12:49 PM 27th December 2020
Winter Sword Dance Performances Cancelled For First Time In Over 100 Years
Handsworth Sword Dancers 1909
One of the country’s oldest folk dance teams cancelled its traditional Boxing Day performances due to the Coronavirus pandemic.
The Handsworth Sword Dancers have performed their traditional Yorkshire ‘longsword’ dance every Boxing Day at Woodhouse Cross and Handsworth Church since 1963, continuing a much older tradition of dancing in midwinter dating back to the 1800s. The performances, which also include a traditional mummers play and renditions of some of Sheffield’s unique carols, attract hundreds of spectators and are a key part of many local peoples’ Boxing Day.
But this year the team were unable to perform due to Coronavirus restrictions which have prevented them, and the hundreds of other folk dance teams around the country, from practising or performing in public since March.
The nature of the dance means dancers are always within one metre (the length of the swords used) from each other, making socially-distanced practice or performance impossible.
Instead, the team compiled a special video of past performances, including footage of the team dancing all the way back to 1925; recent performances at an international festival in Belgium; and past Boxing Days at Woodhouse and Handsworth. The film was launched at 12pm Boxing Day to mark the time the team should have been performing outside Handsworth Church.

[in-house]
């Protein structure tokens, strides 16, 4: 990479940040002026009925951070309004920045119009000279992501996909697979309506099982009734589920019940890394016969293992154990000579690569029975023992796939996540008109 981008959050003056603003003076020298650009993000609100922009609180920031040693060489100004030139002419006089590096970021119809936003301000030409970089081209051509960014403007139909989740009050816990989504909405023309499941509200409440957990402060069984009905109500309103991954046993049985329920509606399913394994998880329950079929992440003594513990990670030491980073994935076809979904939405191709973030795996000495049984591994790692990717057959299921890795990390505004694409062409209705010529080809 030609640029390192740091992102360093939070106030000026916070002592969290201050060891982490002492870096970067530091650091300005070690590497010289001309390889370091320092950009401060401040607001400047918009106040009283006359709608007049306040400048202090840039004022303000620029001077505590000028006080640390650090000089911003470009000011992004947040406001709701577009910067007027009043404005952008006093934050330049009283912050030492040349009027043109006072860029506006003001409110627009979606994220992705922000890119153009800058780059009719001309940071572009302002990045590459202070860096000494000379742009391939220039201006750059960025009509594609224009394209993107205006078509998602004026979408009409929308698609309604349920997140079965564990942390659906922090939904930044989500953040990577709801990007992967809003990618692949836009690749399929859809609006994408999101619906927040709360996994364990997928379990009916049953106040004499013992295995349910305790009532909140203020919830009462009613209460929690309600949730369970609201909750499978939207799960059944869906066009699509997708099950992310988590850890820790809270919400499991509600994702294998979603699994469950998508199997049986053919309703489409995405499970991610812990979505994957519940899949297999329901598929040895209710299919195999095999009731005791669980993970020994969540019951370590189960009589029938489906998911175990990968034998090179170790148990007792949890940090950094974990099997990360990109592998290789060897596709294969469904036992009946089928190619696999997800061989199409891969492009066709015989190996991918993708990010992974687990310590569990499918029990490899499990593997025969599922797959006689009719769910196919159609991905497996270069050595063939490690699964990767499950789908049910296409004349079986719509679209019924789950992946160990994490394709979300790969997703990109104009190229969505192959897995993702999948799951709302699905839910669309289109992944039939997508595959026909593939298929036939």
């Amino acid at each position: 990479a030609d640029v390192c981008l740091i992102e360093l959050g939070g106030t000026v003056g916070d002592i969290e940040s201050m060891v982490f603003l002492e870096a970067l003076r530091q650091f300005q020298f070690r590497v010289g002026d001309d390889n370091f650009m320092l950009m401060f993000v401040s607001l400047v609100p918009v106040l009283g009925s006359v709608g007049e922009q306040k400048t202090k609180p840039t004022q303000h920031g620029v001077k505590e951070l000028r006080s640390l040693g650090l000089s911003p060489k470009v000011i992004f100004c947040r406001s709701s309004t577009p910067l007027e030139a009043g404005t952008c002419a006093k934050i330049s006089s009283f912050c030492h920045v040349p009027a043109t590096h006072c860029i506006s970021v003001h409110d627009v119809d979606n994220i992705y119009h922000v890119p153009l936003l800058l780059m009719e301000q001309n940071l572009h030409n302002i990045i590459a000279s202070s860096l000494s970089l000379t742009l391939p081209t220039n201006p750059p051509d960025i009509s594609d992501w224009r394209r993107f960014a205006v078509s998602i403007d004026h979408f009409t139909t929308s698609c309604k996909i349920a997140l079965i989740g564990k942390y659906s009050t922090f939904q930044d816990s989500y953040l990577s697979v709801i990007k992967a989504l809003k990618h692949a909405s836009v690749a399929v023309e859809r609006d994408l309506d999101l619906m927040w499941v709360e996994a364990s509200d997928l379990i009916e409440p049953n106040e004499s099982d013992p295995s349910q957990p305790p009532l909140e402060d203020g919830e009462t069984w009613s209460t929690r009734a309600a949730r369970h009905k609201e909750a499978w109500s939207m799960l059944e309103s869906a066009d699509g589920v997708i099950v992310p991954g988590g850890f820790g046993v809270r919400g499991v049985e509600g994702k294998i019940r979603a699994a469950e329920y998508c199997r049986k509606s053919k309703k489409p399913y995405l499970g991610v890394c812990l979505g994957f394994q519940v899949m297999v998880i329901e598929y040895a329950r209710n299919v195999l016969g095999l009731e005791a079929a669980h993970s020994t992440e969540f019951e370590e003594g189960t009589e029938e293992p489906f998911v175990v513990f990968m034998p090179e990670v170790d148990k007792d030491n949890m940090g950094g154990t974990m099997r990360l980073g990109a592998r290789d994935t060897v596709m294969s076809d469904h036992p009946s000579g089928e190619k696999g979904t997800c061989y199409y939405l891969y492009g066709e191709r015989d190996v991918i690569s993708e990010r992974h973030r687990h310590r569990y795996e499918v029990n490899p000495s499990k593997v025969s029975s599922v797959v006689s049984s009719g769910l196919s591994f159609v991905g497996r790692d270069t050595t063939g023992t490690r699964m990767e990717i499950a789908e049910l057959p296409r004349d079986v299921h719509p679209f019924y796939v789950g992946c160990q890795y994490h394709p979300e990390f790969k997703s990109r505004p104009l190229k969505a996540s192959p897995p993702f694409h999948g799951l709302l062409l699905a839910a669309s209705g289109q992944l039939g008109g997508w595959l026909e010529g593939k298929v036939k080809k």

Simon Brock, Dance Captain of the Handsworth Sword Dancers, said:
“In a year that has seen so much sadness for so many, we realise this is far from being the worst thing to happen. Nevertheless, we know our Boxing Day performances are a big part of many peoples’ festive traditions, so it was hugely disappointing not to have been able to perform the Handsworth Sword Dance in its home villages - something which was not even stopped by two world wars!
“We’ve done a lot of research into the history of the men who have worn the Handsworth jacket with pride over the years, and we know that the team was always at the heart of the community. We would love to see some new local men - and women - at our practices when they are allowed to resume to help keep this cherished local tradition alive.”